| When people can't think of something original and clever to say - which is most of the time for some people - they'll often fall back on the worn phrase, “… it's the best thing since sliced bread.”
Often, after hearing the expression, I'd scratch my head and wonder just how sliced bread became the benchmark against which so many great things are now measured. Who's appointed to make such decisions? Who got up one morning and decided on their own that sliced bread was great? And, now that we're in the 21st century, can't we come up with some other invention to compare great things to? If sliced bread is so great, how come two of the most popular types of bread - French and Italian - are still sold in their natural, un-sliced state? Huh? It's obvious this whole “sliced bread” thing wasn't thought through.
I did a little research on these questions and, as Paul Harvey would say, came up with the rest of the story.
Otto Frederick Rohwedder - not to be confused with Frederick Otto Rohwedder of the renowned European circus family “The Fabulous Flying Rohwedders” - has been called the father of sliced bread. Some cynics think that something as mundane as a bread slicer would more than likely be an orphan, but Otto never denied being the proud father of the world's first successful bread slicer.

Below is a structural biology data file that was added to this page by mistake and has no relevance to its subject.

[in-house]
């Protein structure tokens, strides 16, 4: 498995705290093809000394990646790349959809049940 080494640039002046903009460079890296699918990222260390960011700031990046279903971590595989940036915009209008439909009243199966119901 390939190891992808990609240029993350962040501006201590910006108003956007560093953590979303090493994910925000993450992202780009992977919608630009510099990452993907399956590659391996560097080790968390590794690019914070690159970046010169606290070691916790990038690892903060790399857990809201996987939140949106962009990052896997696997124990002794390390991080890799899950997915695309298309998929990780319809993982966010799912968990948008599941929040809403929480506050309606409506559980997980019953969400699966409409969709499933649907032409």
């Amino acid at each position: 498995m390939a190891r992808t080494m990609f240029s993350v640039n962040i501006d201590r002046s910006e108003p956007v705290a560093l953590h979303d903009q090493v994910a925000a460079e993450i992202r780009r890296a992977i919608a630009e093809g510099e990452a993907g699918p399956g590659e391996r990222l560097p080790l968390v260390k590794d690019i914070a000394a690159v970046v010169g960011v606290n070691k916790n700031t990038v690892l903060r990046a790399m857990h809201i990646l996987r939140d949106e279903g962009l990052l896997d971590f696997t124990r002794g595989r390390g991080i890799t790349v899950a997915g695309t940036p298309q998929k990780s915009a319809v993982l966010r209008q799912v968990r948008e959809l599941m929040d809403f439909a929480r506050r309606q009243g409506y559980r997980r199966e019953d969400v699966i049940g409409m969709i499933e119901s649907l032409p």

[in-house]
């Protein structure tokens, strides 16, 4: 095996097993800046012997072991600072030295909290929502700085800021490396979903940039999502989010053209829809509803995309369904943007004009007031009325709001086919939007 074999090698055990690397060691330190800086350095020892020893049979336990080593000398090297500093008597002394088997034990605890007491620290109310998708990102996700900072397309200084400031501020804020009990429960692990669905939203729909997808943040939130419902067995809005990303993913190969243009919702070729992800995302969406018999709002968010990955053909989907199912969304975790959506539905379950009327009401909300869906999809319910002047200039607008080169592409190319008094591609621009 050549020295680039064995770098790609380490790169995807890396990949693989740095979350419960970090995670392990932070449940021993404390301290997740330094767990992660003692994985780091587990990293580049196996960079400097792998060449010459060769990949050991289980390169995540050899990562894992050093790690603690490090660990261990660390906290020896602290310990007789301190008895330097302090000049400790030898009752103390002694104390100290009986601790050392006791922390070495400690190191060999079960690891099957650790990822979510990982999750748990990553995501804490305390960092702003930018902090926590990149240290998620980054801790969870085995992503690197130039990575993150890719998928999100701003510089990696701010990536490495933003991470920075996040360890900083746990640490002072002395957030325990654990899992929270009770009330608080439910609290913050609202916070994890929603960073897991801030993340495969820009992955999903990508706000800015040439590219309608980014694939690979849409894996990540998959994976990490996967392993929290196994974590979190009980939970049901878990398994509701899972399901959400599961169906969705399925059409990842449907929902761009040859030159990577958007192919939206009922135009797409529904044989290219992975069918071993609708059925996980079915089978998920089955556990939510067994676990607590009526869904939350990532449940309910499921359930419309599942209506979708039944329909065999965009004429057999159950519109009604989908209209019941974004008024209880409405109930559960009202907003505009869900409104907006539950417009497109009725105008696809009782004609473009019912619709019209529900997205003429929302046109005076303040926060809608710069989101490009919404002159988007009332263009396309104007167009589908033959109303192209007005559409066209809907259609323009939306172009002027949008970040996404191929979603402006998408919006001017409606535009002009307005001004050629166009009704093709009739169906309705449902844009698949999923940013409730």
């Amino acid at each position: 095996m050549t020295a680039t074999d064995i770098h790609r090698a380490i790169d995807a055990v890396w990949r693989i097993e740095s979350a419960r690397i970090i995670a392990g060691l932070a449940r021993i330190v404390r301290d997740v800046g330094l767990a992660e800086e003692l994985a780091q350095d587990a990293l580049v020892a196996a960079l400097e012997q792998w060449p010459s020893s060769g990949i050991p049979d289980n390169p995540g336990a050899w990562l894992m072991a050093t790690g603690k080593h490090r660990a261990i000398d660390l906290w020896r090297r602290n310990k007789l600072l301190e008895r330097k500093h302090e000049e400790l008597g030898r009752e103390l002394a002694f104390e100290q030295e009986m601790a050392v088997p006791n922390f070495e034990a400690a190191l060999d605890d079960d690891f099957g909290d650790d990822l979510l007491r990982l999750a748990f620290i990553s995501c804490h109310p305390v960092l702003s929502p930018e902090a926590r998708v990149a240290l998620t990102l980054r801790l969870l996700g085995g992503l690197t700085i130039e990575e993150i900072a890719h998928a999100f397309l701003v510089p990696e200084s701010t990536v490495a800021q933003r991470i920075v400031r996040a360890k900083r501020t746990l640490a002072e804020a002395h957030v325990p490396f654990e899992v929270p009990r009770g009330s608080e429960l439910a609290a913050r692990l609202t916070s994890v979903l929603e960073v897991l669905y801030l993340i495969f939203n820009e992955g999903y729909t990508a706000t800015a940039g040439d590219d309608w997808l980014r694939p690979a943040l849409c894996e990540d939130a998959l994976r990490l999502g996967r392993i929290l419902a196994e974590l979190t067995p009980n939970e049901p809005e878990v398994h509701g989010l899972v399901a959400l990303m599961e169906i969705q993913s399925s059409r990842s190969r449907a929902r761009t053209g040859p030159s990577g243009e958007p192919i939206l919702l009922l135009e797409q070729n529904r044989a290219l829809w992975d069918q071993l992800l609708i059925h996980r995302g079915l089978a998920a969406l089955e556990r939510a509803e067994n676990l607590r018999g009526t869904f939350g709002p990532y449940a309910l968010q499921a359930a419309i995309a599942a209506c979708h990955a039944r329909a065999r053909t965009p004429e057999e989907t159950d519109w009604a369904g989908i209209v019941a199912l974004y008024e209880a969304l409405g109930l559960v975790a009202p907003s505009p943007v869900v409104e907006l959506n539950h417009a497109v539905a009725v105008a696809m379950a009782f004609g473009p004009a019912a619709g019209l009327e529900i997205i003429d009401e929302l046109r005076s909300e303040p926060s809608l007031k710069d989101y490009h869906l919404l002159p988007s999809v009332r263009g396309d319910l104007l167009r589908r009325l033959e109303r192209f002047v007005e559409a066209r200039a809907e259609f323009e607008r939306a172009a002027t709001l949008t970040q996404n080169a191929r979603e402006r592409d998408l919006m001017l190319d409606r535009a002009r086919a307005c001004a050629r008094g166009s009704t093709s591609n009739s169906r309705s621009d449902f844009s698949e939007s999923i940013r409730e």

They say around the 1912 Otto became obsessed with the idea of designing a machine that would automatically slice an entire loaf of bread. He worked tirelessly for many years despite the fact that his first bread-slicing efforts were greeted with raucous laughter and strong resistance from members of the elite, tight-knit baker community. They scoffed at his slicer, saying they had everything they kneaded (an example of baker's humor). The bakers also said that Otto's sliced bread would go stale, like their jokes, much quicker than un-sliced bread.
Ignoring their criticisms Otto kept working. His first hair-brained idea was to slice the bread and then hold it together with hatpins. The resulting machine was not a success. In fact at its unveiling at a national bakers convention, it was met with gales of laughter and eventually made popular the expression, “That's as numb as Otto's hair-pinned bread slicer.”
In 1928, Otto designed a machine that not only sliced bread, but also wrapped it to prevent it from going stale. Good job, Otto.
For many years Battle Creek, Mich., claimed to be both the first place to use Rohwedder's bread slicing machine and to sell sliced bread. But then evidence came to light that refuted the Battle Creek claim.
The Chillicothe, Mo., Constitution-Tribune of July 7, 1928, carried a story about a new machine first used at M.F. Bench's Chillicothe Baking Company. According to the story, Mr. Bench assisted Otto Frederick Rohwedder in fine-tuning his new bread-slicing machine. So, history buffs, sliced bread and the phrase “…greatest thing since…” was appearently “born” in Chillicothe, Mo., on July 7, 1928.